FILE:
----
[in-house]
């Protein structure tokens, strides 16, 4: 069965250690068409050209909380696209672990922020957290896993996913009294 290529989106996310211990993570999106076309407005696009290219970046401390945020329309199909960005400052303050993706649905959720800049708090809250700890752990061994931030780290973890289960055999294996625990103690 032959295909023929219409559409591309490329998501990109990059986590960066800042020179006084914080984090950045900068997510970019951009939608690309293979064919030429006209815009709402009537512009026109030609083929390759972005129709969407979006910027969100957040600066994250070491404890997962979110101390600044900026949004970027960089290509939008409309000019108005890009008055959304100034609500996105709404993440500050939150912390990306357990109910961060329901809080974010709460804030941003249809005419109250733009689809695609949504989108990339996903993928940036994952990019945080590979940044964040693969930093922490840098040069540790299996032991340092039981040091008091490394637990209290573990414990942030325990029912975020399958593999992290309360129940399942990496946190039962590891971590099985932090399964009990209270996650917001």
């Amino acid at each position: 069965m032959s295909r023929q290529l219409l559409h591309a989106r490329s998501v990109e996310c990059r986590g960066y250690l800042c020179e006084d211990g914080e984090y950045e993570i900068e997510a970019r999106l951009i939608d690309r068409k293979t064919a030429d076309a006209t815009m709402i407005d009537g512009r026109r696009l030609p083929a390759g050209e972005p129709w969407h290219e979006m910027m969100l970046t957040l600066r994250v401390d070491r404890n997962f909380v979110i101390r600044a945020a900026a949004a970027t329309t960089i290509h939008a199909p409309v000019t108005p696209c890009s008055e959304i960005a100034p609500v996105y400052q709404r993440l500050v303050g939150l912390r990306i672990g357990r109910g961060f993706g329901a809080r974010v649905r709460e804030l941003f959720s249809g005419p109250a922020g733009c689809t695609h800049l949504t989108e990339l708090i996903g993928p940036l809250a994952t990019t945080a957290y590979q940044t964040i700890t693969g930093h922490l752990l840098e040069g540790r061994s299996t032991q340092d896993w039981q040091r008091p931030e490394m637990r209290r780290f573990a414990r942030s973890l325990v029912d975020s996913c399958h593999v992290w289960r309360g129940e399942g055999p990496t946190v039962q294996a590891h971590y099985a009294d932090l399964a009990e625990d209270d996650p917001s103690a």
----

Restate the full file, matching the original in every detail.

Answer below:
[in-house]
């Protein structure tokens, strides 16, 4: 069965250690068409050209909380696209672990922020957290896993996913009294 290529989106996310211990993570999106076309407005696009290219970046401390945020329309199909960005400052303050993706649905959720800049708090809250700890752990061994931030780290973890289960055999294996625990103690 032959295909023929219409559409591309490329998501990109990059986590960066800042020179006084914080984090950045900068997510970019951009939608690309293979064919030429006209815009709402009537512009026109030609083929390759972005129709969407979006910027969100957040600066994250070491404890997962979110101390600044900026949004970027960089290509939008409309000019108005890009008055959304100034609500996105709404993440500050939150912390990306357990109910961060329901809080974010709460804030941003249809005419109250733009689809695609949504989108990339996903993928940036994952990019945080590979940044964040693969930093922490840098040069540790299996032991340092039981040091008091490394637990209290573990414990942030325990029912975020399958593999992290309360129940399942990496946190039962590891971590099985932090399964009990209270996650917001």
């Amino acid at each position: 069965m032959s295909r023929q290529l219409l559409h591309a989106r490329s998501v990109e996310c990059r986590g960066y250690l800042c020179e006084d211990g914080e984090y950045e993570i900068e997510a970019r999106l951009i939608d690309r068409k293979t064919a030429d076309a006209t815009m709402i407005d009537g512009r026109r696009l030609p083929a390759g050209e972005p129709w969407h290219e979006m910027m969100l970046t957040l600066r994250v401390d070491r404890n997962f909380v979110i101390r600044a945020a900026a949004a970027t329309t960089i290509h939008a199909p409309v000019t108005p696209c890009s008055e959304i960005a100034p609500v996105y400052q709404r993440l500050v303050g939150l912390r990306i672990g357990r109910g961060f993706g329901a809080r974010v649905r709460e804030l941003f959720s249809g005419p109250a922020g733009c689809t695609h800049l949504t989108e990339l708090i996903g993928p940036l809250a994952t990019t945080a957290y590979q940044t964040i700890t693969g930093h922490l752990l840098e040069g540790r061994s299996t032991q340092d896993w039981q040091r008091p931030e490394m637990r209290r780290f573990a414990r942030s973890l325990v029912d975020s996913c399958h593999v992290w289960r309360g129940e399942g055999p990496t946190v039962q294996a590891h971590y099985a009294d932090l399964a009990e625990d209270d996650p917001s103690a």